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After months of preparation, Western launched several new program options in 2019.

Exploring Western’s new major and degree options

Sage Kiernan-Sherrow  |  News Editor

This year, many new majors and minors — as well as degree options — have been added to Western’s official catalog, and future additional options are underway. Three additions in particular have opened up new pathways for student success: a master’s in Organizational Leadership, an Applied Baccalaureate in Liberal Sciences and the new major of English Studies. The following will offer descriptions about each program and detail the benefits related to obtaining a degree through these new options. 


M.A. in Organizational Leadership


As an interdisciplinary program unaffiliated with any one academic department featuring instructors from a variety of related fields, obtaining a master’s in Organizational Leadership would benefit “anyone who wants to enhance their leadership skills and be prepared to effectively lead in any type of setting,” as stated by psychology professor David Foster. Continuing, he said that the program “is designed to help people build the behavior, cognitive and social competence necessary to be an effective leader,” developing qualities sought after by human resources.

After first developing the organizational leadership minor with fellow professors Nick Baccus, of communication studies and Paul Disney of business, the three collaborated to design the master’s degree program which co-adhered with President Rex Fuller’s plan to “expand WOU’s graduate offerings by developing programs that would be appealing for people living in Salem,” said Foster. While taking courses based at the WOU:Salem campus targeted towards working adults, students have the ability to gain Operational Leadership and Executive Leadership certificates, furthering their workforce qualifications. 

“(Businesses) need programs like ours to help their people develop the competencies they need to be effective leaders,” said Foster. For more information about this program, students can follow the link to the graduate program’s page through Western’s webpage. 


Applied Baccalaureate in Liberal Sciences


Also offered at Western’s Salem campus, the Applied Baccalaureate in Liberal Sciences degree was created to provide further education to adults who have already acquired an Associate of Applied Science degree. It’s designed to give working adults the advantages of a four-year degree without them having to repeat coursework, letting them build upon their previous education. Students will “complete foundations courses, dive into the arts, humanities, social and natural sciences, explore interests, and tie it all together in small seminars with fellow students,” stated a video published by wouTV titled “WOU:Salem: What’s Next.” The video also describes the program as essentially an “upside-down degree,”  giving students who have already mastered specific trades the ability to take broader educational classes.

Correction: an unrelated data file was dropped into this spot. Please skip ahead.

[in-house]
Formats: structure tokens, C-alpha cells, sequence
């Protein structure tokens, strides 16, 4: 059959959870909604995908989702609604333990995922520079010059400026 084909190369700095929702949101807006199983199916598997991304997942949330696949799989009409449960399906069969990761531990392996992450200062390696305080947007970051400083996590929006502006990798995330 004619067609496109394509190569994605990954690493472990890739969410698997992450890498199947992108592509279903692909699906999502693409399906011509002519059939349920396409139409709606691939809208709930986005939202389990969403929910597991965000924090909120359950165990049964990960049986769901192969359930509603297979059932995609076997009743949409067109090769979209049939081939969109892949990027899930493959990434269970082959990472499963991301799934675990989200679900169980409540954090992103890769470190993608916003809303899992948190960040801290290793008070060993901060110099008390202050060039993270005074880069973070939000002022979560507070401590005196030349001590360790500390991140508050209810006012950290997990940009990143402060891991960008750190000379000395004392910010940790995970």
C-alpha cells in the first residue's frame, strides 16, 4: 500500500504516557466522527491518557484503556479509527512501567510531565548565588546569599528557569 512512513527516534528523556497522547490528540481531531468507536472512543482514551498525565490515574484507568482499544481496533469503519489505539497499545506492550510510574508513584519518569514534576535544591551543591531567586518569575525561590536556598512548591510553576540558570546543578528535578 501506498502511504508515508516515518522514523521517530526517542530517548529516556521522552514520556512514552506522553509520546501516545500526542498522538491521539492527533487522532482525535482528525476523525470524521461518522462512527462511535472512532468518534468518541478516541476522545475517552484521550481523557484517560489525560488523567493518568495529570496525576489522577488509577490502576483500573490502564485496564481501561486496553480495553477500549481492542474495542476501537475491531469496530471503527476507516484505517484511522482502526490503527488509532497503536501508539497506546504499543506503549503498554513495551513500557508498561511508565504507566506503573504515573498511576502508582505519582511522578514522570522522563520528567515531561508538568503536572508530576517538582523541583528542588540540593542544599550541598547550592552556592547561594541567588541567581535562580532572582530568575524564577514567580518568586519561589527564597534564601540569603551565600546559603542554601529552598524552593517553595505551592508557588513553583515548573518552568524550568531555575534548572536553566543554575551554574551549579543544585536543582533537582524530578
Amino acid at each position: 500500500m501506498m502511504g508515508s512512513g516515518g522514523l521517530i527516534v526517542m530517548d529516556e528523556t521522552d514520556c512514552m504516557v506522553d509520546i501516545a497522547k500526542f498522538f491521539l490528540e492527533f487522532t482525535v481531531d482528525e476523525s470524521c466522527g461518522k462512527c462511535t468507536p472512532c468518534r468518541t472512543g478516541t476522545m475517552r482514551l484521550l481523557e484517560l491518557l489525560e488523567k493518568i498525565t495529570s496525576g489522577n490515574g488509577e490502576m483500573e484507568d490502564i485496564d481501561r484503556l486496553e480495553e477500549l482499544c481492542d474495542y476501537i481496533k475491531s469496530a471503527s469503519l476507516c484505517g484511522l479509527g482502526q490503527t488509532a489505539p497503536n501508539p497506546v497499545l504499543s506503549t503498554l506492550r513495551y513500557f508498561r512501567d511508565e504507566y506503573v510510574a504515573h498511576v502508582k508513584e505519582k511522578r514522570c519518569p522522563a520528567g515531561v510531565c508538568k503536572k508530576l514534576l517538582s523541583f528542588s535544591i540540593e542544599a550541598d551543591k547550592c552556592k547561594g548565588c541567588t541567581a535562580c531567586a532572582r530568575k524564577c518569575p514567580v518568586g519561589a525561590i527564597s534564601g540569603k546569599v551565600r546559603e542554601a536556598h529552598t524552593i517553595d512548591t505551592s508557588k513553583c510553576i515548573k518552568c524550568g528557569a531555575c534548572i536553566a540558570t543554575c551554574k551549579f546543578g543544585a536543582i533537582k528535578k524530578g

English Studies Major 


Nine years in the making, the English studies major features a core of linguistics, literature and writing classes and offers students a way to virtually design their own program, while limiting the amount of credits needed to graduate. 

“We saw a pattern … that the average English major was graduating with 211 credits. That’s a lot … we were really creating barriers for our students” stated Katherine Schmidt, an English professor and the director of the Writing Center at Western. 

The English Studies program is now made of mostly classes counting as upper division credits and has gotten rid of the two-year language requirement consisting of 24 credits. The program also boasts a common core curriculum of 41 credits, allowing for students to take more electives specific to their interests. 

“Instead of being a mile wide and an inch deep, we’re encouraging students to go a mile deep and an inch wide … to do what (they) love and to spend most of (their) time doing that,” said Schmidt, providing an example of a student writing historical fiction taking history classes relevant to their craft. Although, of course, students still have to justify the course’s complementary connection to the program. 

In the future, the program is planning on reinstating a publishing class, and providing a Professional Writing Certificate, which will launch next year. The Professional Writing Certificate is 20 credits and is targeted towards “people who already have their degrees,” stated Schmidt. 

“Students have shown a desire to specialize in professional writing and we want to give that opportunity to them,” said Schmidt, citing the full grant-writing class offered Winter Term as evidence. 

Classes for the certificate will be based at WOU:Salem, and is “complementary to an Organizational Leadership degree,” said Schmidt.


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